Investors and traders use the dividend discount model, which is a quantitative tool to ascertain the price of a stock. It uses future discounted dividend payouts to predict stock prices. It functions on the assumption that the fair value of any stock is equal to the sum of all future dividend payouts discounted to its current value.
This blog provides complete detail about the dividend discount model, how it predicts the price of stocks, its benefits, formula, examples, types and more. Read on!
If the dividend discount model for a particular stock depicts a higher value than its prevailing market price, it indicates that the stock is undervalued. Therefore, you can go ahead with buying them as it may give handsome returns in the future.
On the other hand, a DDM value lower than the current price of stocks indicates that said stock is overvalued. It is also a sign that you should sell these stocks as they may correct sharply in the future.
This model is heavily reliant on several assumptions. It is a mathematical value of a stock based on cumulative future dividend payments discounted to its current value. You will require future dividend payouts, cost incurred on equity capital, and growth rate of dividends for the successful functioning of this model.
An intrinsic value of a stock is the net present value of the sum of all future cash flows that a company will generate. As dividends are positive cash flows that a company generates and distributes among its shareholders, we can take this into account while predicting the future value of a stock.
The dividend growth model focuses on the time value of money while determining the fair value of a stock. It has two major components, namely, the expected market returns and cumulative future dividend payments in discounted form.
Here is the dividend discount model formula, which will help us better understand the concept:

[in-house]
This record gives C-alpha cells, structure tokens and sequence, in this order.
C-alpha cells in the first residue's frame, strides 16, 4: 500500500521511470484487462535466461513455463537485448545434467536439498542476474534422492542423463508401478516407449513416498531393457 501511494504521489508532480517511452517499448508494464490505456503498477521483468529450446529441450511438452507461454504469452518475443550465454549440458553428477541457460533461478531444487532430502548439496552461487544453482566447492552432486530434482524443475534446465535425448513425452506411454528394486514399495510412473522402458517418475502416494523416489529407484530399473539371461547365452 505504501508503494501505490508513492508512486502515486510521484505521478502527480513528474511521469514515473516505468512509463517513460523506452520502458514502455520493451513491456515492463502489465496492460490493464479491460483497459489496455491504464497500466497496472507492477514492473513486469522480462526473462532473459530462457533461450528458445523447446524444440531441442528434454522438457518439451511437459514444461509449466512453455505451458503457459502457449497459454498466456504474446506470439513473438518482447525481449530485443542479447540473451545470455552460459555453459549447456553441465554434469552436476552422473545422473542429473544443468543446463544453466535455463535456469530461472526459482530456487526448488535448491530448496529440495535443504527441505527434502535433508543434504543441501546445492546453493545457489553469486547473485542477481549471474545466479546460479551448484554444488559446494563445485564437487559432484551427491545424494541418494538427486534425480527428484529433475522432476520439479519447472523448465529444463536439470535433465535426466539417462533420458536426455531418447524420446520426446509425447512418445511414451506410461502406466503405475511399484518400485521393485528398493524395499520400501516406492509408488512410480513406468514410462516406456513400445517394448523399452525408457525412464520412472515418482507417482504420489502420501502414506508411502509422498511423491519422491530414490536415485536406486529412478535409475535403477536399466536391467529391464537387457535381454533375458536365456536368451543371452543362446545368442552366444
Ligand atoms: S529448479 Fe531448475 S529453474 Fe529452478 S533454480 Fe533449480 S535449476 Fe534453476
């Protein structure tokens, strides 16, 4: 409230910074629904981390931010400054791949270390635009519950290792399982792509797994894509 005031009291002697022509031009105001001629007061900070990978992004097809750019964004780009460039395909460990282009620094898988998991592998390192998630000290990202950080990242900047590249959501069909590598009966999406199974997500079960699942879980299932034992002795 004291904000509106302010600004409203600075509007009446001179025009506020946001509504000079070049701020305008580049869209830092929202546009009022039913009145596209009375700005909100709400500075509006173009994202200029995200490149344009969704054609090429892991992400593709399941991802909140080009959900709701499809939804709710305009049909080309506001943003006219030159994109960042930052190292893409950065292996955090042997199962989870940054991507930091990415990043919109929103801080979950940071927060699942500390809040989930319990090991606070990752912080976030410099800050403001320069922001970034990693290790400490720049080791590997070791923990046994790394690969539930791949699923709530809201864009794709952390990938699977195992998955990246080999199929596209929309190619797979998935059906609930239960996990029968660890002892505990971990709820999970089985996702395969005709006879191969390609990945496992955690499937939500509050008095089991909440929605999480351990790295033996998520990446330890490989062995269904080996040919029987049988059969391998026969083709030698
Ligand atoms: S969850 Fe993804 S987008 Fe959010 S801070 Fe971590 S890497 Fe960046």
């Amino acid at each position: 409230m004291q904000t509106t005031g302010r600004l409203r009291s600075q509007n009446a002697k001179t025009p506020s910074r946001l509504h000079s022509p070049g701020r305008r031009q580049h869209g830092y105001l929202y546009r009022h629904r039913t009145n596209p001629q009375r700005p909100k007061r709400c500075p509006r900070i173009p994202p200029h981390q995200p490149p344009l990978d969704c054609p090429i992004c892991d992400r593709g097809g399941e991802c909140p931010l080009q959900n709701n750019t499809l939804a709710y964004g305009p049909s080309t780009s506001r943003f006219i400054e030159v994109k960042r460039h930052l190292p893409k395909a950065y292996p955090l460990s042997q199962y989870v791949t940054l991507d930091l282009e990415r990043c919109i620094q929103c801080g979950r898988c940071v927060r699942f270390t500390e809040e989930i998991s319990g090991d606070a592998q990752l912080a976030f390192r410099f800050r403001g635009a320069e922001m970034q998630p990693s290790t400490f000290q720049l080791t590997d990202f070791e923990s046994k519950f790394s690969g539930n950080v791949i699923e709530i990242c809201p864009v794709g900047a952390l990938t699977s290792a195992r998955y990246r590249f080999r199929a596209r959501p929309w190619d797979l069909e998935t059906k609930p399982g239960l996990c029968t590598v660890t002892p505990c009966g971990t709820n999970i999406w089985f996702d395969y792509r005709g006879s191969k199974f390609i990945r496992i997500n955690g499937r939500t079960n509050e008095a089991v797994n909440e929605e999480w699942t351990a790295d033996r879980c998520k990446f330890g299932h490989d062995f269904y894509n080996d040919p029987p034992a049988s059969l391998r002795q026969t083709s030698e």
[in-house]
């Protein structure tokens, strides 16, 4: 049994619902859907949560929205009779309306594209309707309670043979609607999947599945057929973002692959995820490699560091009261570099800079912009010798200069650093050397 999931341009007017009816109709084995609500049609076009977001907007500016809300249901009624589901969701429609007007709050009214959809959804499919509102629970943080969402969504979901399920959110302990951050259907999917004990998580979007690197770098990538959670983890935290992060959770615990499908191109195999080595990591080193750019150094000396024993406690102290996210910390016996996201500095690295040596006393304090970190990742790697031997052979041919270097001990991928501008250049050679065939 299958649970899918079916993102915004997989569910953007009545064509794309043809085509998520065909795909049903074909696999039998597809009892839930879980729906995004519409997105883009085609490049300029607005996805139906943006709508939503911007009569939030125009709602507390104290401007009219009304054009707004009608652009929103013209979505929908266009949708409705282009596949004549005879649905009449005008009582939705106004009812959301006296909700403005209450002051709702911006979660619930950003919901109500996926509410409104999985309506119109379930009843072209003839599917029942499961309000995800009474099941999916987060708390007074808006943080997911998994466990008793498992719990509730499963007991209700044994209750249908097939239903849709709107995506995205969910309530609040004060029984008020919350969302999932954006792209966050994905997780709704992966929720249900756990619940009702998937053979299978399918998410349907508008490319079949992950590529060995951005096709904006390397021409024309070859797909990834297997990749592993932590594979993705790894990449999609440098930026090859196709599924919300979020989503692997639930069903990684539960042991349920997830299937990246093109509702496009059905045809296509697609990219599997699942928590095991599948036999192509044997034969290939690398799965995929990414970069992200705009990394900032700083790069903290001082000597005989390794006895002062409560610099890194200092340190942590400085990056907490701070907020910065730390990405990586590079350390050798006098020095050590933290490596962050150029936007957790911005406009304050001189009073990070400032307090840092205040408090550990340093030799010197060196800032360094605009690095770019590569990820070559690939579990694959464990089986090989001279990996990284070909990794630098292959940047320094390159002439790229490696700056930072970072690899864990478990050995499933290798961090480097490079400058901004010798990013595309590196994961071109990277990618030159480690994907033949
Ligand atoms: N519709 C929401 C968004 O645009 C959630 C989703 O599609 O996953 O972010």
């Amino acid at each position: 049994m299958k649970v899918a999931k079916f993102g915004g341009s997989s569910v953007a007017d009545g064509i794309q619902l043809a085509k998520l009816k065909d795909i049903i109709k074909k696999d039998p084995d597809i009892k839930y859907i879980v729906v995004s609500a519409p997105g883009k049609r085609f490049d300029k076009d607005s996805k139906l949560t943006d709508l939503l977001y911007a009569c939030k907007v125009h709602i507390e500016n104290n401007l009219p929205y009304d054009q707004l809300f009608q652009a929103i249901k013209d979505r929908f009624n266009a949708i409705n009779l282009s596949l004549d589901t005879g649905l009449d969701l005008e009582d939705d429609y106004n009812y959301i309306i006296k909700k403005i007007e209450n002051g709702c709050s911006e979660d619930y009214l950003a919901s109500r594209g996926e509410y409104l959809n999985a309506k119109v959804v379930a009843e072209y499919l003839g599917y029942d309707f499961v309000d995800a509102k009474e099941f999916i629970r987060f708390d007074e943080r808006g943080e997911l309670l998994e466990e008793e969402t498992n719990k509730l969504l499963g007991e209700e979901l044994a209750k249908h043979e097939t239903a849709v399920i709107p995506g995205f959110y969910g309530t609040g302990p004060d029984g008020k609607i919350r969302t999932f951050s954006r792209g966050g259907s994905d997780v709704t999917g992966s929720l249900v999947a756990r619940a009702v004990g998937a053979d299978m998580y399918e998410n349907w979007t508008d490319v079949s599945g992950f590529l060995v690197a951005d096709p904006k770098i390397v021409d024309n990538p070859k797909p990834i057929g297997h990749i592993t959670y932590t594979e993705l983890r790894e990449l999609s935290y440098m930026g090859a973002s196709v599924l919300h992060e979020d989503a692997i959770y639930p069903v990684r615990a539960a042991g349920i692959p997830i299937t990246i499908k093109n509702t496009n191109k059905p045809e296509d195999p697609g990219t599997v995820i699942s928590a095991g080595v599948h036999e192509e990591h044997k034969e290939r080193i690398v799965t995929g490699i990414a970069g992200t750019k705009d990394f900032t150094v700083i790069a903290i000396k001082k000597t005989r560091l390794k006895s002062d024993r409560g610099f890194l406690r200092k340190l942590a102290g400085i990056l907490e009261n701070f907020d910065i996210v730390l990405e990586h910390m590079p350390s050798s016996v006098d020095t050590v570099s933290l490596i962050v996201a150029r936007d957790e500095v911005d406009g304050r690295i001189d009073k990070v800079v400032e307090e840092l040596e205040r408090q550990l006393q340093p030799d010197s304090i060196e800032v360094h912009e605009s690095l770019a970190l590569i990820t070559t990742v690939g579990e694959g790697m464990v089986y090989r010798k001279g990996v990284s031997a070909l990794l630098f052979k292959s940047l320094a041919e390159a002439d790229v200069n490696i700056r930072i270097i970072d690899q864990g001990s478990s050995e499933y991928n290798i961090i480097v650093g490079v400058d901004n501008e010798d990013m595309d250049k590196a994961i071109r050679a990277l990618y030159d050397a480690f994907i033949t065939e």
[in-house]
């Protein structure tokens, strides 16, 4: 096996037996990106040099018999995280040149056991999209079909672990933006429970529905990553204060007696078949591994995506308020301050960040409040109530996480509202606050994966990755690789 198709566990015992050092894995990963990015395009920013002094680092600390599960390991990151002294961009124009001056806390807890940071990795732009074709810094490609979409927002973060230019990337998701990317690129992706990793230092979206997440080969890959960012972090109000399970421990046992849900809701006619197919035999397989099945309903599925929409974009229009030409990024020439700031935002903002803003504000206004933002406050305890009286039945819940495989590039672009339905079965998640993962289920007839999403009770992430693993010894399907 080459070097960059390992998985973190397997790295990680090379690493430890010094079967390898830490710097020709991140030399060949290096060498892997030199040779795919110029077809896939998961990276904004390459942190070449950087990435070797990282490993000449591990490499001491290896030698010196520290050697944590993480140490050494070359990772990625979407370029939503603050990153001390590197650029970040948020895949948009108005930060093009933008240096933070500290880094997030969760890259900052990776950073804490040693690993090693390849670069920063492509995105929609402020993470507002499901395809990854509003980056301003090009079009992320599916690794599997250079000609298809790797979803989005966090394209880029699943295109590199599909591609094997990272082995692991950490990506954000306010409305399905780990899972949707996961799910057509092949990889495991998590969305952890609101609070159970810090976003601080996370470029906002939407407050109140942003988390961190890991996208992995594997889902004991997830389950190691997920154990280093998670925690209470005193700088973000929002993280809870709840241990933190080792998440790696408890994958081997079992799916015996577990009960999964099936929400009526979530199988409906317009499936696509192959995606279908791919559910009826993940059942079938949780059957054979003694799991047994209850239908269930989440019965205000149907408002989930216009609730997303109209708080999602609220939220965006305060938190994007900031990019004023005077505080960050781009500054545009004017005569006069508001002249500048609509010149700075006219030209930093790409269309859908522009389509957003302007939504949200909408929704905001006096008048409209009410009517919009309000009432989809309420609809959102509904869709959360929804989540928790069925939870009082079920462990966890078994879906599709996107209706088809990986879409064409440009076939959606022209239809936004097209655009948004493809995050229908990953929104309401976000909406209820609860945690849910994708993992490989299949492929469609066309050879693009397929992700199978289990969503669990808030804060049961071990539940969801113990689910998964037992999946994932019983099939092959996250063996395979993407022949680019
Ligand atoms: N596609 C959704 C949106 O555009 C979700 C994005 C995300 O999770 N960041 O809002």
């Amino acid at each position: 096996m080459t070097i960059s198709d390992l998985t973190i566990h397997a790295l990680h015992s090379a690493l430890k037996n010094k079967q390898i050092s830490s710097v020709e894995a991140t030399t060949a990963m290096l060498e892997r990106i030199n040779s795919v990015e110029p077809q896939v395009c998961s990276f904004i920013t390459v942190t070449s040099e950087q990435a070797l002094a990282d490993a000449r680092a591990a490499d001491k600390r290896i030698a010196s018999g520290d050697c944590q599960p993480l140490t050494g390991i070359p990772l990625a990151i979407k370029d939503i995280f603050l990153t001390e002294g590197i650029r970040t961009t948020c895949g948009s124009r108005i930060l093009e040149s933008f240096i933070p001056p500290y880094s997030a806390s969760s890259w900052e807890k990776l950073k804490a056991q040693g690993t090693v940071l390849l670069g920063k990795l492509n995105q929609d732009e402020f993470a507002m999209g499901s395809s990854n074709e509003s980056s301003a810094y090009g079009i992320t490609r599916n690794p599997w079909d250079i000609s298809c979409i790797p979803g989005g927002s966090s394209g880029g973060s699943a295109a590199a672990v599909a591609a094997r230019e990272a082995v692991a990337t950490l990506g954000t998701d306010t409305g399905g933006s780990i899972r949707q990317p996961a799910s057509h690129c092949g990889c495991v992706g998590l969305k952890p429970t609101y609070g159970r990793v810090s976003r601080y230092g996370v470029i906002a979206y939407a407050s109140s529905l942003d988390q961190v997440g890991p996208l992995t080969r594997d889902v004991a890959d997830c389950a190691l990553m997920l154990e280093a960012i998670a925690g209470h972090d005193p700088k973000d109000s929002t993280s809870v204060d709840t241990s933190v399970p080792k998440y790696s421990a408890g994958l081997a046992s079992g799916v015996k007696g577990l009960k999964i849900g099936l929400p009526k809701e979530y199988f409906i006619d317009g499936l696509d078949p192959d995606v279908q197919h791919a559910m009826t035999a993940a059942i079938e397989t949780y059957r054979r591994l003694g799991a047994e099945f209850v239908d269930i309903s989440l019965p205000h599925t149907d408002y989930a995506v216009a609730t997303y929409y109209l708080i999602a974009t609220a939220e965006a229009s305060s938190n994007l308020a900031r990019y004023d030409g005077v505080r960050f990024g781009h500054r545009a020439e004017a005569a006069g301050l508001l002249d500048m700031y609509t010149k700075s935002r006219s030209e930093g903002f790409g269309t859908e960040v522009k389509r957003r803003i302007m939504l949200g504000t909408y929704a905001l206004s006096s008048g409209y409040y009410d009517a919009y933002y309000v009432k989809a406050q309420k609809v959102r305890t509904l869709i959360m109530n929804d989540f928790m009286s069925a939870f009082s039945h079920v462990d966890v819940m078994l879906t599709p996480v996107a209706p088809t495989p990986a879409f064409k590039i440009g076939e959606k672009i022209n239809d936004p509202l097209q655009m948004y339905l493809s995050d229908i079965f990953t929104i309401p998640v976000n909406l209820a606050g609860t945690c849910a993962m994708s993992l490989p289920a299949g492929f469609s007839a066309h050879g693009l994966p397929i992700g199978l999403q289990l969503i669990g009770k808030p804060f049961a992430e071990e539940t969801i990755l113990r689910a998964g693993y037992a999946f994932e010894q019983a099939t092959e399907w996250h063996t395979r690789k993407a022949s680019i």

Dividend Discount Model = Intrinsic Value of a stock = Current sale value of stock + Sum of the present value of dividends.
In case a company or stock does not pay any dividend, future cash flows will be equal to the stock’s sale price.
Another popular formula of the dividend discount model is the Gordon growth formula. It is as follows:
Price of a stock = D/ (r-g);
Here, D represents future dividends that a company may pay;
r is the cost associated with acquiring equity capital, and
g represents the growth rate of future dividend payments.
As seen from the above formulae, this model is beneficial for ascertaining the value of stocks of those companies which have a stable and consistent dividend scenario. Another thing that you must keep in mind while using this model is that the discounting factor plays a huge role when it comes to calculating the expected returns. A low discount rate will translate into lower returns and vice versa.
Here is an example of the dividend discount model:
First, let’s consider a company that is currently not in its growth phase. In this scenario, we will use the zero growth model. Let’s say that the company is paying dividends amounting to Rs.75 per annum. Moreover, the required growth rate of stock is 10%.
In this scenario, you can compute the intrinsic value of a stock by following this formula:
Intrinsic value = Yearly Dividend/ Required rate of return